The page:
The Economic Agenda for Sustainability

I’ve always struggled to get my head around economics and finance. But, when I was completing FutureLearn’s Fashion and Sustainability course, I was able to hear from industry experts about economic sustainability. Connecting economics to a topic I’m so involved in made it easier to understand.

Currently, economics isn’t focusing on sustainability. Businesses focus on financial growth each year, which is vital for businesses to survive. The luxury fashion industry thrives when it comes to financial growth, of course. But, it severely lacks in aspects like planetary boundaries and human equality. Dr Simon Mair spoke about something that Kering CEO, François-Henri Pinault said:

“When a young brand joins Kering, it gains access to a worldwide real estate team:
We have people who know the stand-alone store locations as well as the malls of
every big city in the world. We have relationships with landlords. We know the fair
price for rent. If you’re a small brand in London, opening a store in Berlin or Hong
Kong can be daunting. Once your brand is part of Kering, our experts will help you get
it done.”

In other words, he is saying that ‘being bigger means you have more control over you environment.’ This is advantageous as the market is extremely competitive. But, the need to continuously grow and expand comes at the detriment of the environment. We used to see brands make 2 collections per year, but due to the rapid expansion of consumerism, this has risen to 6+ collections per year.

Businesses are affected by macroeconomic variables. This means large-scale/general economic factors such as interest rates and taxes. There are also microeconomic variables which is connected to the individual. For example, when it comes to fashion collections, a brand can’t predict consumer emotion or response. Mair connected this to productivity gains, explaining that brands ultimately want to sell the same amount of product but produce it cheaply. This creates an unsustainable supply chain in which profit is prioritised over people or nature. In the fashion industry, productivity gains may mean using machines to produce clothes rather than people. It may also involve breaking down a production process so that skill is not needed. The process no longer involves highly skilled workers or creativity and the skill that was once passed down through generations is lost.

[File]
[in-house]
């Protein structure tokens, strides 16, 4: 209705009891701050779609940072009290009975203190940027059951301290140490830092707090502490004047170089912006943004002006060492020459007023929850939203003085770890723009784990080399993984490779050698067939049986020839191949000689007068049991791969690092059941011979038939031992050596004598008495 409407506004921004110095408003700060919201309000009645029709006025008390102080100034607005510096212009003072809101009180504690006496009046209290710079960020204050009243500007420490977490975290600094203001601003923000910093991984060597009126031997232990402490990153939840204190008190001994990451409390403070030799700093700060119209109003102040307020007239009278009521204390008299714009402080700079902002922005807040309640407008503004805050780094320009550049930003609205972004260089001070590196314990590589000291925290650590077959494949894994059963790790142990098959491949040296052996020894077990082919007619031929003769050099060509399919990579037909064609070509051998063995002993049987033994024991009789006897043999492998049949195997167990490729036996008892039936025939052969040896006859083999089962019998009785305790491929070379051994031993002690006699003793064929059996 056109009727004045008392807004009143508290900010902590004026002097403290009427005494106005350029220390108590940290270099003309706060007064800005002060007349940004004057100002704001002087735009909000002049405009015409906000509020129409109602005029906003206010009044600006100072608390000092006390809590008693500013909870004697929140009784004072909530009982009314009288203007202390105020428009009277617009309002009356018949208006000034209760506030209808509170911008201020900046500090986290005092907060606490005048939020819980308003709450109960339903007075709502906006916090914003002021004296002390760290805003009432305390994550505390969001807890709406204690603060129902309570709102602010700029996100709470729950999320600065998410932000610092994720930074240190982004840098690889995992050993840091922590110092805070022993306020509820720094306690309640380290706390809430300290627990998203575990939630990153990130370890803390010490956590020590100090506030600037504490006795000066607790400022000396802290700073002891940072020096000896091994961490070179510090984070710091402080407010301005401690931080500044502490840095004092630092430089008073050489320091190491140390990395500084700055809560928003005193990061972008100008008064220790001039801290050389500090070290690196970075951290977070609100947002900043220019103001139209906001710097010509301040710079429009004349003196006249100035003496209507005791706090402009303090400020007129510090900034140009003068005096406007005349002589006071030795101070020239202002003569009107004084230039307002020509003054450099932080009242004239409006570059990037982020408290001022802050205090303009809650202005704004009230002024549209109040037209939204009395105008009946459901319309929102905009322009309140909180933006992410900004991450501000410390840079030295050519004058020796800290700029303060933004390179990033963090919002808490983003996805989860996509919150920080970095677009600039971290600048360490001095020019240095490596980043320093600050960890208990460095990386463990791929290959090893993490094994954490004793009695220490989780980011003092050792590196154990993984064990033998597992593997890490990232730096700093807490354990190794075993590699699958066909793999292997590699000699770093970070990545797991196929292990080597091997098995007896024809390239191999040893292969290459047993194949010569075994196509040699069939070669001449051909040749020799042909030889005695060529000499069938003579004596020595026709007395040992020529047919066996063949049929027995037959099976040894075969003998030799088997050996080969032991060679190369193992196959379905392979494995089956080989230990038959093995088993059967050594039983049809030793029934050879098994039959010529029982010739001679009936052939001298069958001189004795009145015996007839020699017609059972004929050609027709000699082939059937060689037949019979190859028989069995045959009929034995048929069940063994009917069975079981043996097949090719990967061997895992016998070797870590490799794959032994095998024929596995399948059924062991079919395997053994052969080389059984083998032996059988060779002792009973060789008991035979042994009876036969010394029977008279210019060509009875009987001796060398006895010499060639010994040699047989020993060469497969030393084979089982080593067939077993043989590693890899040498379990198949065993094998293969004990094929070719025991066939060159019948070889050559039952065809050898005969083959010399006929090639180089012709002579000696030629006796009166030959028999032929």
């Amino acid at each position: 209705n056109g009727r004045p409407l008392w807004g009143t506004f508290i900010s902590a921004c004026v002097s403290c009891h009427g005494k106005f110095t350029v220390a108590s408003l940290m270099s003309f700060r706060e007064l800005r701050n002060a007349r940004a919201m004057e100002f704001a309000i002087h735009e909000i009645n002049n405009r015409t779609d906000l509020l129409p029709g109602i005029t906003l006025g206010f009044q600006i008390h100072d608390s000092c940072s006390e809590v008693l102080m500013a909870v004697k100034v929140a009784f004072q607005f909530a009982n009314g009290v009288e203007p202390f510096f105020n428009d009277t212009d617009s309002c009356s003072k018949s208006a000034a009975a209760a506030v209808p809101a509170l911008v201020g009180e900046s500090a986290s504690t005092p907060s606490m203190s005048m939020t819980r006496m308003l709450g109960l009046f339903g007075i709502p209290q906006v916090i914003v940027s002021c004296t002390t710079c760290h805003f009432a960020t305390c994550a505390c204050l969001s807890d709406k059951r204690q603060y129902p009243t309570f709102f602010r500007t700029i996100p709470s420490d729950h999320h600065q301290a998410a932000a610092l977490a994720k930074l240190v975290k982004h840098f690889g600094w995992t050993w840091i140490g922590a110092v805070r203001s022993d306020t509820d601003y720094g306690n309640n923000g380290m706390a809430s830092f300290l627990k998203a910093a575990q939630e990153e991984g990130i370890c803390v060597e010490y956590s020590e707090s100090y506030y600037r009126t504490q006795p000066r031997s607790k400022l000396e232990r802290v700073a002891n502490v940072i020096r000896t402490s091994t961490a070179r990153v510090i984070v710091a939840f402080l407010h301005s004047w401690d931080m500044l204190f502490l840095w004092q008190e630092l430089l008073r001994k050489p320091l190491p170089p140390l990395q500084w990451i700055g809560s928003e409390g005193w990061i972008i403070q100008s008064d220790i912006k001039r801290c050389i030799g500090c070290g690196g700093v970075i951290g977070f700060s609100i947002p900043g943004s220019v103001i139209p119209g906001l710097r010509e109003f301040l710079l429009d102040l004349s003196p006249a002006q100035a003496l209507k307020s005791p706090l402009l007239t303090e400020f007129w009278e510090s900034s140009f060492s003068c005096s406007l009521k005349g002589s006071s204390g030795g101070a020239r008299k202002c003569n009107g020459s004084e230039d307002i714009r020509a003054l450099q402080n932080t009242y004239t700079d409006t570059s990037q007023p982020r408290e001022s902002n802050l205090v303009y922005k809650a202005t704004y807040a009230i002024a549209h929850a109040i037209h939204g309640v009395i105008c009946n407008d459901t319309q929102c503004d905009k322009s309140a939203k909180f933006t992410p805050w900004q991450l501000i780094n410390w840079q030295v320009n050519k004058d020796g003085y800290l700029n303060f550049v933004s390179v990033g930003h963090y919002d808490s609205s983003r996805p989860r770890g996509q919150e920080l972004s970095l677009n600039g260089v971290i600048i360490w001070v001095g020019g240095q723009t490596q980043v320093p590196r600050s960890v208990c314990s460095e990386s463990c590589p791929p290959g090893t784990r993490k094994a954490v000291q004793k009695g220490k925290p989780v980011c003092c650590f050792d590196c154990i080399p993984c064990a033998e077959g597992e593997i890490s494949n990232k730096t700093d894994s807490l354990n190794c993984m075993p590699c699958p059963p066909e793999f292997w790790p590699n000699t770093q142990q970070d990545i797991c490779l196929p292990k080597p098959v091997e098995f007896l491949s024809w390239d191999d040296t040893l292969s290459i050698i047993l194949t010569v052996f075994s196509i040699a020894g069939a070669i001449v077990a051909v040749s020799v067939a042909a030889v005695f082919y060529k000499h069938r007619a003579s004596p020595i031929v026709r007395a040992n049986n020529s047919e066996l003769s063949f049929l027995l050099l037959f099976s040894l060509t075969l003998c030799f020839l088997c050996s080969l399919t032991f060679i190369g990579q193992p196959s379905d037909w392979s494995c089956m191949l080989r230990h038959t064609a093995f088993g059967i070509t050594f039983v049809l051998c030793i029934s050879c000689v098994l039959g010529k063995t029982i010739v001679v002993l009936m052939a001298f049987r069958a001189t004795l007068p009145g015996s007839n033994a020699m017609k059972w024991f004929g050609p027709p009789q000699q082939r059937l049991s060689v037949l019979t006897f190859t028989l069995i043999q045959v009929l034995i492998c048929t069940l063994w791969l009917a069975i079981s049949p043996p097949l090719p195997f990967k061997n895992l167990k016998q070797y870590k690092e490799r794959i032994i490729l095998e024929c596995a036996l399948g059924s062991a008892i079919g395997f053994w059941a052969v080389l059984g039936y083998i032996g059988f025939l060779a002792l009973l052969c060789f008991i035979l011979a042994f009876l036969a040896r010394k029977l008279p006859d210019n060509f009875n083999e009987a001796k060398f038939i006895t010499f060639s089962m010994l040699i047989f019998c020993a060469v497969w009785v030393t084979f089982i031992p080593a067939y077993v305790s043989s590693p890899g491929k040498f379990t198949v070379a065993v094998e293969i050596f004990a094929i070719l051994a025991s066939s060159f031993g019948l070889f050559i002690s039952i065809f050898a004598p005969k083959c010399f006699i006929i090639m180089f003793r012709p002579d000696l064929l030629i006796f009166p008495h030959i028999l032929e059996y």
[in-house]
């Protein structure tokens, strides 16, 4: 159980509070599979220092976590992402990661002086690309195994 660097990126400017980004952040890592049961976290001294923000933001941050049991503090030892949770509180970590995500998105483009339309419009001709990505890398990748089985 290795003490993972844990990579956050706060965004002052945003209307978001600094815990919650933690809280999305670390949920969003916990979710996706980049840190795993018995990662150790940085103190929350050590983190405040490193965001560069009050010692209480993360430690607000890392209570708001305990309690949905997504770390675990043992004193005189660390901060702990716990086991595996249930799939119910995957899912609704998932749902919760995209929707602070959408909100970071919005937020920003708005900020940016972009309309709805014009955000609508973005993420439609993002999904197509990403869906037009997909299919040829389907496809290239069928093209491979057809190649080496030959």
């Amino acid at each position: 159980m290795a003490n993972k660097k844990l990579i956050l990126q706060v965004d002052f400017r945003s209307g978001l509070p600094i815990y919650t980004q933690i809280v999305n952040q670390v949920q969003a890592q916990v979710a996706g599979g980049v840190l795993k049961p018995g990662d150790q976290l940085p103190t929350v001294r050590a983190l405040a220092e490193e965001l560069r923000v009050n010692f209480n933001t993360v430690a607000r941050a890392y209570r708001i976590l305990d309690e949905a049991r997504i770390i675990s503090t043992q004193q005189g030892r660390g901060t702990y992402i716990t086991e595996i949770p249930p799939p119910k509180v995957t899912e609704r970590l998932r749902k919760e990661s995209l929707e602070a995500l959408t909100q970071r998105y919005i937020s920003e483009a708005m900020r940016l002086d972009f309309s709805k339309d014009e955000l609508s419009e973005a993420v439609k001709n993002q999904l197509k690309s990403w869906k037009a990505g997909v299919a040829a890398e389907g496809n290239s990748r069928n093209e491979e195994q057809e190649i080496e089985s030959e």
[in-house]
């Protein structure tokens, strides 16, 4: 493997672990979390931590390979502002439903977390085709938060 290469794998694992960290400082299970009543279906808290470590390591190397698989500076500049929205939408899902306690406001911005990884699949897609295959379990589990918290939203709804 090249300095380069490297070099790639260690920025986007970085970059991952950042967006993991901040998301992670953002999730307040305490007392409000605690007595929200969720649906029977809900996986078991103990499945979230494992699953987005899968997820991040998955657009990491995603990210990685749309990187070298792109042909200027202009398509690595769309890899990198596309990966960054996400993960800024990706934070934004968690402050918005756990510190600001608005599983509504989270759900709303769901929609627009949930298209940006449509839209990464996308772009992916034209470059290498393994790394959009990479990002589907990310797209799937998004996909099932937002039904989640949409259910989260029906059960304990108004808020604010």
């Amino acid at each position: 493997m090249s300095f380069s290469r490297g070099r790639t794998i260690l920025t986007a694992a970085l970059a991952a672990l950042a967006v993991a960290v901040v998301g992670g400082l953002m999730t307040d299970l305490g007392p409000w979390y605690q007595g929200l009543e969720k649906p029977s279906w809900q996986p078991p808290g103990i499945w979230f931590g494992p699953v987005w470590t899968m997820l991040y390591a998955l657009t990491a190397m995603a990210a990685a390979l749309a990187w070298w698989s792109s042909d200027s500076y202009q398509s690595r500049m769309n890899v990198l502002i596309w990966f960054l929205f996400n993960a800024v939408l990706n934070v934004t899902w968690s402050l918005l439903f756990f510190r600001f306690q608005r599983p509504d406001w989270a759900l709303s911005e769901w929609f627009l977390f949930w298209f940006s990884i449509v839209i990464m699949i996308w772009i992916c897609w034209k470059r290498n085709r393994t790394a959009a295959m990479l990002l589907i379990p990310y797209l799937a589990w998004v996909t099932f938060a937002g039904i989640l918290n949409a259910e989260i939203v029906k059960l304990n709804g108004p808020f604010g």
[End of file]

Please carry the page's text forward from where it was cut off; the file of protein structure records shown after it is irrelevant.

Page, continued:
Mair proposes that economy needs to be re-imagined so that people and nature are dominant. The value of people and sustainability needs to be incorporated into the economy and thought about in financial terms. Economics and ecology are intertwined, and there are many issues that stem from it. These issues include: diminishing resources, land use, biodiversity loss, climate change, slavery, consumption, and waste.

One way the industry could shift its economics is by turning to a circular economy – this is already happening within some businesses. I wrote a post about circular economy and why brands are promoting it.

For the individual, shopping vintage is a great way to support circular economics. Taking small steps such as only buying when you need something, shopping second-hand, or up cycling what you already have in your wardrobe, is a great way to start your own personal sustainable journey.

With the demand for sustainable fashion increasing, businesses are being forced to look at sustainability in their economic agendas. Forbes’ economic sustainability article gives an insight how sustainability is and economic benefit.

McKinsey & Company

It is predicted that the next decade will be the sustainability decade, particularly for the luxury fashion industry. With nearly 70% of consumers willing to pay premium for sustainable products, it looks as though we are headed for a sustainable fashion economy.

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